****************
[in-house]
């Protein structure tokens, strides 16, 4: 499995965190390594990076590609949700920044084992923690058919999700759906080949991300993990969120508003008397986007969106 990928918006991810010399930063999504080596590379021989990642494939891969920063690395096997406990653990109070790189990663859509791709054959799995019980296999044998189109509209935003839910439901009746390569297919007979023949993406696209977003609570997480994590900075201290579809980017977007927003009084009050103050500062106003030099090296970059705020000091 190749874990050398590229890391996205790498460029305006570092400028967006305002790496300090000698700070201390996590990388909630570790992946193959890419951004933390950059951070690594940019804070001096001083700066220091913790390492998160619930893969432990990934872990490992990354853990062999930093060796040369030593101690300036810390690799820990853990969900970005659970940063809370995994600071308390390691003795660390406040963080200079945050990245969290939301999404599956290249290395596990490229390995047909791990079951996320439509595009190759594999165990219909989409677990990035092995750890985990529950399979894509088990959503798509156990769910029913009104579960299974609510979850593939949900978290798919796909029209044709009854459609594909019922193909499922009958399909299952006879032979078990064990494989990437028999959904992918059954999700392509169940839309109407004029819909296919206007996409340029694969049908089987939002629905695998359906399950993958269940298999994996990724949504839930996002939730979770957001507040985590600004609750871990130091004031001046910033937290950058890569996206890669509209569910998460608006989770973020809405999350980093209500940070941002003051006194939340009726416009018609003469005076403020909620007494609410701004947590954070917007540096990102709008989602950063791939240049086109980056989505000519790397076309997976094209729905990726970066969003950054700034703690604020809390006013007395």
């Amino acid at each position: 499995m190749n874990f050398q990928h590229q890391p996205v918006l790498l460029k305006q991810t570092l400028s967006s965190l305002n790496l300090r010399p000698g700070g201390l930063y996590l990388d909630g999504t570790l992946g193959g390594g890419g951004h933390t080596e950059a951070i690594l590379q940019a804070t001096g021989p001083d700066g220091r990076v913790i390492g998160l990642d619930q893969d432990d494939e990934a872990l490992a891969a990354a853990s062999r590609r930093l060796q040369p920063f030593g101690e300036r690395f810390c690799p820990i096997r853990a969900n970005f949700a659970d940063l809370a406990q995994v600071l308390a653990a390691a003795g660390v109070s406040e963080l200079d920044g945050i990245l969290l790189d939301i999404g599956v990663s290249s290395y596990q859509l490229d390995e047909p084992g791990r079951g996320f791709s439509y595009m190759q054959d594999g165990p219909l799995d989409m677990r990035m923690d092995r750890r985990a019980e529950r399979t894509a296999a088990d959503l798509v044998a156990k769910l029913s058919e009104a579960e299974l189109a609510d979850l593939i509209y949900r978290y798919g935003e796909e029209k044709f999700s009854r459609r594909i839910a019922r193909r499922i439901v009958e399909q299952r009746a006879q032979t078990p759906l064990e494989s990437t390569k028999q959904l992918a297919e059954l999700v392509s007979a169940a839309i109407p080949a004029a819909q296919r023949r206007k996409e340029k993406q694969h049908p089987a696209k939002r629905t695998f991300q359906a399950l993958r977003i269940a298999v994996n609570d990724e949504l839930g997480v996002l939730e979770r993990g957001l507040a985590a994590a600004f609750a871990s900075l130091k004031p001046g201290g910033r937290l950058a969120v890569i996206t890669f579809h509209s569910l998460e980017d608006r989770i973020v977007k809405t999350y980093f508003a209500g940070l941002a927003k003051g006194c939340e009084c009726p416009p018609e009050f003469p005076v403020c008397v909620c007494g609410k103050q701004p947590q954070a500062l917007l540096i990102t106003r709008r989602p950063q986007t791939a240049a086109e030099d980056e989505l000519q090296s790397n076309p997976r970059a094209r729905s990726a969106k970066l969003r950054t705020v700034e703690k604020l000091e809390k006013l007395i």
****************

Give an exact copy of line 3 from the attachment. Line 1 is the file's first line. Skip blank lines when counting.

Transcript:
């Amino acid at each position: 499995m190749n874990f050398q990928h590229q890391p996205v918006l790498l460029k305006q991810t570092l400028s967006s965190l305002n790496l300090r010399p000698g700070g201390l930063y996590l990388d909630g999504t570790l992946g193959g390594g890419g951004h933390t080596e950059a951070i690594l590379q940019a804070t001096g021989p001083d700066g220091r990076v913790i390492g998160l990642d619930q893969d432990d494939e990934a872990l490992a891969a990354a853990s062999r590609r930093l060796q040369p920063f030593g101690e300036r690395f810390c690799p820990i096997r853990a969900n970005f949700a659970d940063l809370a406990q995994v600071l308390a653990a390691a003795g660390v109070s406040e963080l200079d920044g945050i990245l969290l790189d939301i999404g599956v990663s290249s290395y596990q859509l490229d390995e047909p084992g791990r079951g996320f791709s439509y595009m190759q054959d594999g165990p219909l799995d989409m677990r990035m923690d092995r750890r985990a019980e529950r399979t894509a296999a088990d959503l798509v044998a156990k769910l029913s058919e009104a579960e299974l189109a609510d979850l593939i509209y949900r978290y798919g935003e796909e029209k044709f999700s009854r459609r594909i839910a019922r193909r499922i439901v009958e399909q299952r009746a006879q032979t078990p759906l064990e494989s990437t390569k028999q959904l992918a297919e059954l999700v392509s007979a169940a839309i109407p080949a004029a819909q296919r023949r206007k996409e340029k993406q694969h049908p089987a696209k939002r629905t695998f991300q359906a399950l993958r977003i269940a298999v994996n609570d990724e949504l839930g997480v996002l939730e979770r993990g957001l507040a985590a994590a600004f609750a871990s900075l130091k004031p001046g201290g910033r937290l950058a969120v890569i996206t890669f579809h509209s569910l998460e980017d608006r989770i973020v977007k809405t999350y980093f508003a209500g940070l941002a927003k003051g006194c939340e009084c009726p416009p018609e009050f003469p005076v403020c008397v909620c007494g609410k103050q701004p947590q954070a500062l917007l540096i990102t106003r709008r989602p950063q986007t791939a240049a086109e030099d980056e989505l000519q090296s790397n076309p997976r970059a094209r729905s990726a969106k970066l969003r950054t705020v700034e703690k604020l000091e809390k006013l007395i």